Chief Political Correspondent Jason Johnson ends his blog on Newt Gingrich’s “Winning the Future,” published in 2005
(p. 148) I’m back, ready to knock out my final few pages in the mind of our …. possibly one day president? Gingrich is talking about his innovative “Earn to Learn” program where children in Atlanta area schools could earn up to $3.00 per book they read over the summer. He paid for the program out of his own speakers fees. Which is actually a great idea, if you’ve got private individuals willing to put up the cash to fund it. But, don’t hold you breath.
He just keeps going and going. Chapter 14. Newt is a huge fan of the Internet; in fact he sees it as being the solution to almost every problem of government inefficiency. Medical records should be on-line, teaching should be on-line, and the solution to all campaign finance is just to have contributors post their donations on-line. (p. 181).
I get it – but, like most things he never actually explains how or who will actually organize this wonderful online universe where everyone has information access. Who will maintain it?
More importantly, posting information is very different from citizens being able to do anything with that information. Either way he throws out one of the best slogans of the book to explain how the internet should speed up and improve government service.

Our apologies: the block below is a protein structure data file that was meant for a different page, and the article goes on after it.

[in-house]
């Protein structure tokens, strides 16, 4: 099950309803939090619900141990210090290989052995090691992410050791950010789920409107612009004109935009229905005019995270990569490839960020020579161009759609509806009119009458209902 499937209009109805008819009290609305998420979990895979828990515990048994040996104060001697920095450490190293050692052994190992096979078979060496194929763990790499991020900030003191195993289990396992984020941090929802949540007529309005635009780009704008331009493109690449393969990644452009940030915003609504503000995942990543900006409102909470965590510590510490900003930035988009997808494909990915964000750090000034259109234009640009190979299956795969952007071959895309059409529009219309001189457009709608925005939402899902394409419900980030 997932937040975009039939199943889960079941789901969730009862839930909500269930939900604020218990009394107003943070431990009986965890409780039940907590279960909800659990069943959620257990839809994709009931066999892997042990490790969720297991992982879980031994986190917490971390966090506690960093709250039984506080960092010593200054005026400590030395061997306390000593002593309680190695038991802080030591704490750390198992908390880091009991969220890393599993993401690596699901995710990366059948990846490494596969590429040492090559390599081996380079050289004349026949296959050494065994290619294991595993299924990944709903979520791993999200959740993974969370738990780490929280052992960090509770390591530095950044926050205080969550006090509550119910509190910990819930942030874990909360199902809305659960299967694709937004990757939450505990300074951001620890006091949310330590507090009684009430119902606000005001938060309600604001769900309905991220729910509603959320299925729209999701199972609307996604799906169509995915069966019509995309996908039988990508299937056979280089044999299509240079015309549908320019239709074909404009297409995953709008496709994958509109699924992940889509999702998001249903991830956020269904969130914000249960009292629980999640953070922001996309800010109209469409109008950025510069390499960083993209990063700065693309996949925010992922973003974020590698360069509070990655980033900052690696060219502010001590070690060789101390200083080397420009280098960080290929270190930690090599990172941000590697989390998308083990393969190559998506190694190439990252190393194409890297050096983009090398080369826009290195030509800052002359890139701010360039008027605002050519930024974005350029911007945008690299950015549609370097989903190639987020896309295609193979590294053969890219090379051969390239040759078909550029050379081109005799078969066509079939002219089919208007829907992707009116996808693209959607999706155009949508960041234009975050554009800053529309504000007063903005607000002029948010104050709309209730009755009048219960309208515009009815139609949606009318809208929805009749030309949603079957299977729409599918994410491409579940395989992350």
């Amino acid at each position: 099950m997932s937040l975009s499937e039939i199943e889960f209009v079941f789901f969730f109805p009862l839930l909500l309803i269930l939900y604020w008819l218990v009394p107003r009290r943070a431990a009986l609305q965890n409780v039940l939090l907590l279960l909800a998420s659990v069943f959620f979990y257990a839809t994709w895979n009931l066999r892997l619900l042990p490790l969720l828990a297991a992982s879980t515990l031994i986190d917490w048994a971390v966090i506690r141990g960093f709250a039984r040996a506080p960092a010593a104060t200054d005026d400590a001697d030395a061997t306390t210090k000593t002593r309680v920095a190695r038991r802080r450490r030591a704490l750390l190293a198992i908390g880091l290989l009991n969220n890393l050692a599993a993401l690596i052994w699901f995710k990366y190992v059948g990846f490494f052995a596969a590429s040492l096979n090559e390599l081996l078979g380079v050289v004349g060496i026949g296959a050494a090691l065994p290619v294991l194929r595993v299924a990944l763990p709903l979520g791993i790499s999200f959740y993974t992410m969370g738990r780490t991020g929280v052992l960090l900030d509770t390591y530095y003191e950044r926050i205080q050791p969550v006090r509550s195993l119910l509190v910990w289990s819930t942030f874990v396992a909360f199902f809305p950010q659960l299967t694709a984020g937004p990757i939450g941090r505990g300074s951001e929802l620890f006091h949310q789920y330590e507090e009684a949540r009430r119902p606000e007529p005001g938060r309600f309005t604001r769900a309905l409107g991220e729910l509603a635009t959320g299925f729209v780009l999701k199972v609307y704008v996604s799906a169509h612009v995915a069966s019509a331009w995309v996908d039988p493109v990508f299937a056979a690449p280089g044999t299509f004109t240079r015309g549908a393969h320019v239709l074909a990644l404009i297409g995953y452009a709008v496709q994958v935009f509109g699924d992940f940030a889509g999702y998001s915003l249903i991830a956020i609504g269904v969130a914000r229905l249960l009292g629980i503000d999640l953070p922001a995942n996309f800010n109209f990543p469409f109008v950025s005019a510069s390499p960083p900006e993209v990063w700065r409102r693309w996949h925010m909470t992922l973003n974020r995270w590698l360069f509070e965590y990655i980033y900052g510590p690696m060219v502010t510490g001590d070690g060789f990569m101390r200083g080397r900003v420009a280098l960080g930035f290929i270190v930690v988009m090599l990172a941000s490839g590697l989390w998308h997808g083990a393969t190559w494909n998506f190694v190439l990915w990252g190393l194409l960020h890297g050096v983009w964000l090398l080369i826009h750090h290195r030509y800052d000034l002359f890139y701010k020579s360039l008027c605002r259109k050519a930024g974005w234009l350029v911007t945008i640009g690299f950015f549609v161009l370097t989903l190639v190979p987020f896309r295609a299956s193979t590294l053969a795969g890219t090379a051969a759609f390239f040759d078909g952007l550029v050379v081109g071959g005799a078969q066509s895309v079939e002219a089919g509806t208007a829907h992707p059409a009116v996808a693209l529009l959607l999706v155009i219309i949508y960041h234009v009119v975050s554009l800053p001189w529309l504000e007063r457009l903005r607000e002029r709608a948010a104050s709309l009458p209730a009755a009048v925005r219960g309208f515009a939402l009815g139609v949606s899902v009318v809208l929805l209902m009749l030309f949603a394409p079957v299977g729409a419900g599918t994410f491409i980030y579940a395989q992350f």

“On-Line is better than In-line” (p. 171) after a couple of slow pages on the environment we’re heating back up to big exciting unfunded mandate Gingrich.
Finally, Newt expresses his disdain for the press, and how the Presidential debate commission should be scrapped in favor of Lincoln-Douglas debates between candidates. This is either really innovative on his part, or he’s just lazy because he hates prepping for debates. Interestingly enough, he’s already doing Lincoln-Douglass debates with everyone from Herman Cain to Jon Huntsman, so maybe his plans are coming true.
And the Gingrich Challenge is OV-AH! The conclusion wraps up most of his book, advertises for his website (which is strewn throughout the book) and finally focuses on his New Contract for the 21st century which is a program/platform that will make all of Gingrich’s plans manifest in perfect conservative reality.
After this 4 hour marathon, has my view of Newt Gingrich changed? Do I now view him with softer eyes than the bastard child of Dick Cheney and Glenn Beck that I considered him to be before I started reading?
Not at all. Former House Speaker Newt Gingrich is a very smart guy, a pretty good writer and can explain his ideas with amazing clarity both in prose and on stage. I knew that before I started.
However, what I know now with absolute certainty is that he has great ideas and little or no way to make them happen. Gingrich’s polices exist in a world where Blacks are helpless plebes, government has shrunk but invades your life even more and your average citizen wants to spend their free time sitting on patriotism committees when in reality people fight like mad to avoid jury duty. It is one thing to have unfunded mandates, it is entirely another thing to seek a transformation of American government and society through a contract that ignores the financial, cultural and structural realities on the ground. Whether he becomes the nominee or not, one thing is sure: there is no way that Newt Gingrich is Winning the Future. The man barely has any idea what’s happening in the present.
Dr. Jason Johnson, Politic365 Chief Political Correspondent, is a professor of Political Science at Hiram College in Ohio and author of the book Political Consultants and Campaigns: One Day to Sell. You can read more at www.drjasonjohnson.com or follow him on Twitter @Drjasonjohnson